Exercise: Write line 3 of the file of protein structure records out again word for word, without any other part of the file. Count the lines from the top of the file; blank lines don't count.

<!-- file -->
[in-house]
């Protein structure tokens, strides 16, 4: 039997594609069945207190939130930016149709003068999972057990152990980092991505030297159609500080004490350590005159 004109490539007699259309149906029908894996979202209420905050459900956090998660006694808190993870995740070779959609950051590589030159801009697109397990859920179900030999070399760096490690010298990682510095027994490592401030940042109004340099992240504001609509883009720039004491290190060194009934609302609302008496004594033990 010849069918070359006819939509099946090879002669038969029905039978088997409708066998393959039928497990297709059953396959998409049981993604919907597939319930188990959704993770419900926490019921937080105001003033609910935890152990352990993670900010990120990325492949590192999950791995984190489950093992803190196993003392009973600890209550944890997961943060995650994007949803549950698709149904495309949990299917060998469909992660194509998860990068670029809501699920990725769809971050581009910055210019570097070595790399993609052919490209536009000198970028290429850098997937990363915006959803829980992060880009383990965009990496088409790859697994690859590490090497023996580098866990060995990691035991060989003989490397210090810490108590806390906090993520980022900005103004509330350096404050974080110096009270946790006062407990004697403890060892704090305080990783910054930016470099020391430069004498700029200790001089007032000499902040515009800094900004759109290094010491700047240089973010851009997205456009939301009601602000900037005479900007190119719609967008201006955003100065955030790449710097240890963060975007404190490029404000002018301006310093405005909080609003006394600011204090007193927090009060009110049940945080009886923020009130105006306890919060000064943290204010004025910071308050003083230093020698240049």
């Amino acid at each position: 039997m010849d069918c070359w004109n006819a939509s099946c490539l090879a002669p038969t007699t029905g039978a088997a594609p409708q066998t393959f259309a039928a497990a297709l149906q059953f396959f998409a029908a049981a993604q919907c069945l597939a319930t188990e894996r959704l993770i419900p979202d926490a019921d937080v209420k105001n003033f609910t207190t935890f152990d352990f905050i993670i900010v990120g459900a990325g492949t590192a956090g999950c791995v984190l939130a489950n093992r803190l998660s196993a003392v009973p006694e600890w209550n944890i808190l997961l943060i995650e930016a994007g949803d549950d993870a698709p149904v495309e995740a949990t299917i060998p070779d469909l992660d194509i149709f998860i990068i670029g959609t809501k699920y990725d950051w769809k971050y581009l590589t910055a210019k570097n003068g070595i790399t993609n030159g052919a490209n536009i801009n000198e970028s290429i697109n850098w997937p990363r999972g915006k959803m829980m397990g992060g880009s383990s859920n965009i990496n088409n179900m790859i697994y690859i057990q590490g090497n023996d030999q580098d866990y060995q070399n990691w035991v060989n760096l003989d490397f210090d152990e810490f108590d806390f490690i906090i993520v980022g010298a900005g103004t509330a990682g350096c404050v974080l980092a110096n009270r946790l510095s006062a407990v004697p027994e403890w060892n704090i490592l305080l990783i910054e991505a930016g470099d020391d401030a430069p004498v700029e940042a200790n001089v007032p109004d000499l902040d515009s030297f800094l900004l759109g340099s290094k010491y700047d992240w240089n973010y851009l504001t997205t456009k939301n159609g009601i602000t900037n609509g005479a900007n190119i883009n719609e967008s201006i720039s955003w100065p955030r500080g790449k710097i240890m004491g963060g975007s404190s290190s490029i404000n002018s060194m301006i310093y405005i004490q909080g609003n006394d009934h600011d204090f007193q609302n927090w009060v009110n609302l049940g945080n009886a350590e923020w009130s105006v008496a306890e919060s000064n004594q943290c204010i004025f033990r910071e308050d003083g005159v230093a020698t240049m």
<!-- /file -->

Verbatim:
């Amino acid at each position: 039997m010849d069918c070359w004109n006819a939509s099946c490539l090879a002669p038969t007699t029905g039978a088997a594609p409708q066998t393959f259309a039928a497990a297709l149906q059953f396959f998409a029908a049981a993604q919907c069945l597939a319930t188990e894996r959704l993770i419900p979202d926490a019921d937080v209420k105001n003033f609910t207190t935890f152990d352990f905050i993670i900010v990120g459900a990325g492949t590192a956090g999950c791995v984190l939130a489950n093992r803190l998660s196993a003392v009973p006694e600890w209550n944890i808190l997961l943060i995650e930016a994007g949803d549950d993870a698709p149904v495309e995740a949990t299917i060998p070779d469909l992660d194509i149709f998860i990068i670029g959609t809501k699920y990725d950051w769809k971050y581009l590589t910055a210019k570097n003068g070595i790399t993609n030159g052919a490209n536009i801009n000198e970028s290429i697109n850098w997937p990363r999972g915006k959803m829980m397990g992060g880009s383990s859920n965009i990496n088409n179900m790859i697994y690859i057990q590490g090497n023996d030999q580098d866990y060995q070399n990691w035991v060989n760096l003989d490397f210090d152990e810490f108590d806390f490690i906090i993520v980022g010298a900005g103004t509330a990682g350096c404050v974080l980092a110096n009270r946790l510095s006062a407990v004697p027994e403890w060892n704090i490592l305080l990783i910054e991505a930016g470099d020391d401030a430069p004498v700029e940042a200790n001089v007032p109004d000499l902040d515009s030297f800094l900004l759109g340099s290094k010491y700047d992240w240089n973010y851009l504001t997205t456009k939301n159609g009601i602000t900037n609509g005479a900007n190119i883009n719609e967008s201006i720039s955003w100065p955030r500080g790449k710097i240890m004491g963060g975007s404190s290190s490029i404000n002018s060194m301006i310093y405005i004490q909080g609003n006394d009934h600011d204090f007193q609302n927090w009060v009110n609302l049940g945080n009886a350590e923020w009130s105006v008496a306890e919060s000064n004594q943290c204010i004025f033990r910071e308050d003083g005159v230093a020698t240049m």